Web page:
Gender-Based Violence:  16 Days of Activism Against GBV National Launch

Remarks by U.S. Embassy Chargé d’Affaires, a.i. David Young
16 Days of Activism Against GBV National Launch
Freedom Statue, Lusaka, Zambia
November 25, 2020

(as prepared for delivery)

His Excellency President of the Republic of Zambia, Dr. Edgar Changwa Lungu
Honorable Elizabeth Phiri, Minister of Gender
Ms. Coumba Mar Gardio, UN Resident Coordinator
Ladies and gentlemen
All other protocols observed.

Good morning.  On behalf of the U.S. government, I am honored to join you to commemorate the International Day for the Elimination of Violence Against Women and to help launch the annual 16 Days of Activism Against Gender-Based Violence (GBV).

Violence against girls and women continues to be one of the most widespread, persistent human rights violations in our world today.  Whether it is intimate partner violence, sexual violence, harassment, trafficking, or child marriage, gender-based violence impacts the affected individual’s life in a myriad of ways and can limit them from reaching their full potential.  Studies have shown that the current COVID-19 pandemic has led to increased violence against women in many countries around world, including countries in our region.

This year, the United Nations is urging countries around the world to Unite for Action by accelerating concrete policy responses to GBV and promoting zero tolerance across all spheres of society.  To reach this important goal, Zambia’s Ministry of Gender has outlined four key priorities.  They include advocating for funds to expand and strengthen GBV prevention and response, encouraging stakeholders to recommit to national zero tolerance of GBV, improving the quality of and access to GBV response services, and establishing more robust data collection.

I am proud to say that the U.S. government’s support for GBV in Zambia is fully in line with these four priorities.  We are deeply committed to keeping girls and women safe from all forms of violence.  Since 2005, the U.S. Agency for International Development and the President’s Emergency Plan for AIDS Relief, commonly known as PEPFAR, have partnered with Zambia to increase support for gender equality, strengthen GBV-response services, and support the laws and policies that ensure protection for survivors and justice for perpetrators.

These services support young women like Brenda (not her real name) from Chipata.  Two men attacked Brenda the day before the start of a USAID-supported outreach program in her community.  After learning about services offered through GBV One-Stop Centers, Brenda approached the outreach team for support.  She received counseling and health services, including HIV post-exposure prophylaxis. Brenda’s report also triggered an investigation by the Zambia Police’s Victim Support Unit to hold accountable the men behind her attack and prevent them from harming other girls in the community.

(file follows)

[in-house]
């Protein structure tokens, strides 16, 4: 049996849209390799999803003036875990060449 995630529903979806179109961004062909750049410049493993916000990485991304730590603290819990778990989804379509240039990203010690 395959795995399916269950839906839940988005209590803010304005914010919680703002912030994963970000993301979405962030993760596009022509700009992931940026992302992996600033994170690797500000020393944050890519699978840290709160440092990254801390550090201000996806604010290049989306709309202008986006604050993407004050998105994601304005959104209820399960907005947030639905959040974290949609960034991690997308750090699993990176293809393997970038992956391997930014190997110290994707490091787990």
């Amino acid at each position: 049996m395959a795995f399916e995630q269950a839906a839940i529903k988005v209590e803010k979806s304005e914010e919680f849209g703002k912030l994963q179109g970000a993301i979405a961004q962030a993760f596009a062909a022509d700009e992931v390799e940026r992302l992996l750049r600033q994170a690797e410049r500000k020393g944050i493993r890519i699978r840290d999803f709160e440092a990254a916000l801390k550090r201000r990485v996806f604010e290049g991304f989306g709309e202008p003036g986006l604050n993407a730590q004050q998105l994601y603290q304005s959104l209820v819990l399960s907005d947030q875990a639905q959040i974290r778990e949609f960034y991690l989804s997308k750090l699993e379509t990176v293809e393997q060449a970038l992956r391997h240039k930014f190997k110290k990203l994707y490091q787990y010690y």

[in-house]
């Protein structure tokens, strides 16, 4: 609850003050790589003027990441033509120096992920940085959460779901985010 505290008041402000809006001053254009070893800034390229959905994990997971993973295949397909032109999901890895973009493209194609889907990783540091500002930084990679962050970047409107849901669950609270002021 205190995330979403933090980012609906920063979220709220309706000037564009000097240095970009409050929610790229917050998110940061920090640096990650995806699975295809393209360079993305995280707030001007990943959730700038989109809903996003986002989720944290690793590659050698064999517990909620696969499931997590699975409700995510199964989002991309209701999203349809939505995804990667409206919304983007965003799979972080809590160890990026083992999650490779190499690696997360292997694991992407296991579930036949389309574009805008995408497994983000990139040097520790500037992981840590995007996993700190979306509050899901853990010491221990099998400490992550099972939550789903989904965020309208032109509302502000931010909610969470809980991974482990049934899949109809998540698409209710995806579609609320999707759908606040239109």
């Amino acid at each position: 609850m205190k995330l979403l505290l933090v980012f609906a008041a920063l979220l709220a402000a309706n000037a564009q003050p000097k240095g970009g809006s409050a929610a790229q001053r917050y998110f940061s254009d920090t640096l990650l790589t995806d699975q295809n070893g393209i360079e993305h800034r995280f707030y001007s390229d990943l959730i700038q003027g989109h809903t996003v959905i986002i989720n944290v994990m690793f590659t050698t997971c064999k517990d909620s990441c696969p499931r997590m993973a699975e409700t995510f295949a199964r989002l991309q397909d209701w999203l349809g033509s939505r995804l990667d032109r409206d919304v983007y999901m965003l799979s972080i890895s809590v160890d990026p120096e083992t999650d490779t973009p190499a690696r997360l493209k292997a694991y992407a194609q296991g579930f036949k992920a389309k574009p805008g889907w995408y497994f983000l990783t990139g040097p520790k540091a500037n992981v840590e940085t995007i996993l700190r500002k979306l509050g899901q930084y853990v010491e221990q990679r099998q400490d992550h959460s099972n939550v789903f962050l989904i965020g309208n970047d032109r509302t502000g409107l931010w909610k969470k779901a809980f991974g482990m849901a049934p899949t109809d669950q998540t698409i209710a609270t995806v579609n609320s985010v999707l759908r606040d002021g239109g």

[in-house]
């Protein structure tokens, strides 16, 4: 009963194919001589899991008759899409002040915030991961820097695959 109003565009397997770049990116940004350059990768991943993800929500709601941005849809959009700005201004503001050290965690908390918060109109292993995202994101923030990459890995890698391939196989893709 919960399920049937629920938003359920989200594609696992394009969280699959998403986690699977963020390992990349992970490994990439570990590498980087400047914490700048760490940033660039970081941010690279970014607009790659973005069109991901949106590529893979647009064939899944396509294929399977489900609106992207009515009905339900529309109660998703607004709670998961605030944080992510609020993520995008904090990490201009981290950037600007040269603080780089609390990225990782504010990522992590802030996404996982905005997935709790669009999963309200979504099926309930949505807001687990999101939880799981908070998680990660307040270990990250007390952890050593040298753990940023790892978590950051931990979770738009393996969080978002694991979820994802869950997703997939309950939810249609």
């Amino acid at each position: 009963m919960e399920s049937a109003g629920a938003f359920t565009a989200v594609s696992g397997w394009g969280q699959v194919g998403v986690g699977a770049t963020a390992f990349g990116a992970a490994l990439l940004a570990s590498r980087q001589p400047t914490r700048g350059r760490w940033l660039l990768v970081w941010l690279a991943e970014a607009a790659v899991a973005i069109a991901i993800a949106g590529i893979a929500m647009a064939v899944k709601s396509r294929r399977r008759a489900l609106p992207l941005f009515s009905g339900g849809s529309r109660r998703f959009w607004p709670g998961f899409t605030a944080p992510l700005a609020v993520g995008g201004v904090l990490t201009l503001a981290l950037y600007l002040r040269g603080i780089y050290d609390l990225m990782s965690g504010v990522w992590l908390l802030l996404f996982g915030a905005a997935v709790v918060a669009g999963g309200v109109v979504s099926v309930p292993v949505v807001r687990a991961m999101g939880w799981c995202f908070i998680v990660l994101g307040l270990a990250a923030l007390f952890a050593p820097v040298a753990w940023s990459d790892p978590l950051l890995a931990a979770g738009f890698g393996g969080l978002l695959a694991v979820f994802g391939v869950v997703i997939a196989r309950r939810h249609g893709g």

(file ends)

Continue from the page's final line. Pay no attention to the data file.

In the coming year, the United States will intensify efforts to help our partners in the government and civil society protect young women like Brenda and prevent and respond to GBV throughout the country.  Through PEPFAR’s support of DREAMS and Faith and Communities Initiatives, and under our new Empowered Youth program, we will expand the implementation of evidence-based programming to prevent sexual violence against children.  Programs will include “Coaching Boys into Men,” which trains athletic coaches to teach young male athletes about healthy relationships, and IMPower, which teaches girls the verbal, and physical skills to prevent sexual assault. Additional interventions will work with parents and community members to create an environment that keeps children safe.

As we work together to end violence against girls and women, we urge the Ministry of Community Development and Social Services to establish a special fund for survivors of GBV.  Currently, one of the largest barriers preventing women from seeking post-GBV care, and pursuing criminal justice, is loss of financial support—including food and shelter.  Often, survivors know their perpetrators and may depend on these individuals for their livelihoods.  The availability of funds to meet basic needs allows the survivor to seek and receive care.

Additionally, we advocate for better response coordination to cases of GBV at provincial, district, and sub district level.  This includes close collaboration between GBV One-Stop-Centers, clinical care providers, and law enforcement and legal services.  Sharing critical information and tracking each GBV case will increase the likelihood that perpetrators will be held accountable and that survivors will receive justice.

Today, as we launch the 16 Days of Activism Against Gender-Based Violence, I think about women like Brenda—women who now have hope that their situations can change because of the GBV services.  I want to thank you, once more, for the opportunity to speak at this important event.  It is our honor to join you in the fight to end gender-based violence in Zambia.